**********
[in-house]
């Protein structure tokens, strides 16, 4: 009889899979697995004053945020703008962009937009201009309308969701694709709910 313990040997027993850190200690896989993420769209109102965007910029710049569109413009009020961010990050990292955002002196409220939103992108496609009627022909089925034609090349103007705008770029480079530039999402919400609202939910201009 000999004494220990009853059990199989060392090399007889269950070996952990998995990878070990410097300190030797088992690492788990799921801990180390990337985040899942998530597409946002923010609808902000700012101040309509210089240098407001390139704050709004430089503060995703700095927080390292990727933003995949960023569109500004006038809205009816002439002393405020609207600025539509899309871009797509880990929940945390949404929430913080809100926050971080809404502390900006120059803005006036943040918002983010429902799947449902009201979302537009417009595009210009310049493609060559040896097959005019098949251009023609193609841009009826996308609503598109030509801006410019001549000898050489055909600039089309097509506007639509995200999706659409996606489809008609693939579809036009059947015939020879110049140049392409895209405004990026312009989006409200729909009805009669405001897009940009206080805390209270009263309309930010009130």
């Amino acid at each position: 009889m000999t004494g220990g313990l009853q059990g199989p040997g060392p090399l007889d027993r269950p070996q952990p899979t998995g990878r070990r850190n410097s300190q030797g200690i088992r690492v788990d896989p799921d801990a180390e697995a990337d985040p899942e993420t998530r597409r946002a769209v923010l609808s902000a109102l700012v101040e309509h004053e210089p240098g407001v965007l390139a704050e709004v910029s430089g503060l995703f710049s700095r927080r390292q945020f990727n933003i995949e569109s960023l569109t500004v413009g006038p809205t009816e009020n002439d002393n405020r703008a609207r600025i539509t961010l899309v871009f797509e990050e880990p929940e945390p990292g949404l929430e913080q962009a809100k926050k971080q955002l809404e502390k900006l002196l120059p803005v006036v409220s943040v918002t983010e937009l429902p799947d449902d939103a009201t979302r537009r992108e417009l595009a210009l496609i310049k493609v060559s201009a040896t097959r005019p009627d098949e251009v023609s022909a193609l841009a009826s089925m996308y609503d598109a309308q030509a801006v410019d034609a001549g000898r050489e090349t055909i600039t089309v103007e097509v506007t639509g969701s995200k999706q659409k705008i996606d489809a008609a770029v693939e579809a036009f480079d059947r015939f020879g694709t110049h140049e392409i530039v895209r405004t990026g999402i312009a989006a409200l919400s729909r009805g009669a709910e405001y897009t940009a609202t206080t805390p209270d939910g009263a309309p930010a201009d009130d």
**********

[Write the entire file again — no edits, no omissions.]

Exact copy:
[in-house]
């Protein structure tokens, strides 16, 4: 009889899979697995004053945020703008962009937009201009309308969701694709709910 313990040997027993850190200690896989993420769209109102965007910029710049569109413009009020961010990050990292955002002196409220939103992108496609009627022909089925034609090349103007705008770029480079530039999402919400609202939910201009 000999004494220990009853059990199989060392090399007889269950070996952990998995990878070990410097300190030797088992690492788990799921801990180390990337985040899942998530597409946002923010609808902000700012101040309509210089240098407001390139704050709004430089503060995703700095927080390292990727933003995949960023569109500004006038809205009816002439002393405020609207600025539509899309871009797509880990929940945390949404929430913080809100926050971080809404502390900006120059803005006036943040918002983010429902799947449902009201979302537009417009595009210009310049493609060559040896097959005019098949251009023609193609841009009826996308609503598109030509801006410019001549000898050489055909600039089309097509506007639509995200999706659409996606489809008609693939579809036009059947015939020879110049140049392409895209405004990026312009989006409200729909009805009669405001897009940009206080805390209270009263309309930010009130």
């Amino acid at each position: 009889m000999t004494g220990g313990l009853q059990g199989p040997g060392p090399l007889d027993r269950p070996q952990p899979t998995g990878r070990r850190n410097s300190q030797g200690i088992r690492v788990d896989p799921d801990a180390e697995a990337d985040p899942e993420t998530r597409r946002a769209v923010l609808s902000a109102l700012v101040e309509h004053e210089p240098g407001v965007l390139a704050e709004v910029s430089g503060l995703f710049s700095r927080r390292q945020f990727n933003i995949e569109s960023l569109t500004v413009g006038p809205t009816e009020n002439d002393n405020r703008a609207r600025i539509t961010l899309v871009f797509e990050e880990p929940e945390p990292g949404l929430e913080q962009a809100k926050k971080q955002l809404e502390k900006l002196l120059p803005v006036v409220s943040v918002t983010e937009l429902p799947d449902d939103a009201t979302r537009r992108e417009l595009a210009l496609i310049k493609v060559s201009a040896t097959r005019p009627d098949e251009v023609s022909a193609l841009a009826s089925m996308y609503d598109a309308q030509a801006v410019d034609a001549g000898r050489e090349t055909i600039t089309v103007e097509v506007t639509g969701s995200k999706q659409k705008i996606d489809a008609a770029v693939e579809a036009f480079d059947r015939f020879g694709t110049h140049e392409i530039v895209r405004t990026g999402i312009a989006a409200l919400s729909r009805g009669a709910e405001y897009t940009a609202t206080t805390p209270d939910g009263a309309p930010a201009d009130d």